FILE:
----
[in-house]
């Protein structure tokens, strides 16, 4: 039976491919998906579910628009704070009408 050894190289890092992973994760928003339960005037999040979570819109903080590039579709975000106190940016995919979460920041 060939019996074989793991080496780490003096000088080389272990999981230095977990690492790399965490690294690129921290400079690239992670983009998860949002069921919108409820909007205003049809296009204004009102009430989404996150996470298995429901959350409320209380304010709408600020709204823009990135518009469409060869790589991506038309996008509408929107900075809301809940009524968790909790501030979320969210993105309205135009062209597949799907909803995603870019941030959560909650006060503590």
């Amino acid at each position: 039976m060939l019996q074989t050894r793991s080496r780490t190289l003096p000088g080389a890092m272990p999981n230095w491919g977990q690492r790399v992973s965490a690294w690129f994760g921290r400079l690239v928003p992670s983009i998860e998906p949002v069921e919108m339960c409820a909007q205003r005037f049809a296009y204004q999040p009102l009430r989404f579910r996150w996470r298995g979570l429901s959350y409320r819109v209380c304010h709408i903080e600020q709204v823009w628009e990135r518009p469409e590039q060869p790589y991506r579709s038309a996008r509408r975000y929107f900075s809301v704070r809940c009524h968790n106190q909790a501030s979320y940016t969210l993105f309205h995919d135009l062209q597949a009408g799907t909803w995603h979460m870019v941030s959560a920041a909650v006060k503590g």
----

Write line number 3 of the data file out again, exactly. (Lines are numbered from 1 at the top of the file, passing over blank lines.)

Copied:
């Amino acid at each position: 039976m060939l019996q074989t050894r793991s080496r780490t190289l003096p000088g080389a890092m272990p999981n230095w491919g977990q690492r790399v992973s965490a690294w690129f994760g921290r400079l690239v928003p992670s983009i998860e998906p949002v069921e919108m339960c409820a909007q205003r005037f049809a296009y204004q999040p009102l009430r989404f579910r996150w996470r298995g979570l429901s959350y409320r819109v209380c304010h709408i903080e600020q709204v823009w628009e990135r518009p469409e590039q060869p790589y991506r579709s038309a996008r509408r975000y929107f900075s809301v704070r809940c009524h968790n106190q909790a501030s979320y940016t969210l993105f309205h995919d135009l062209q597949a009408g799907t909803w995603h979460m870019v941030s959560a920041a909650v006060k503590g």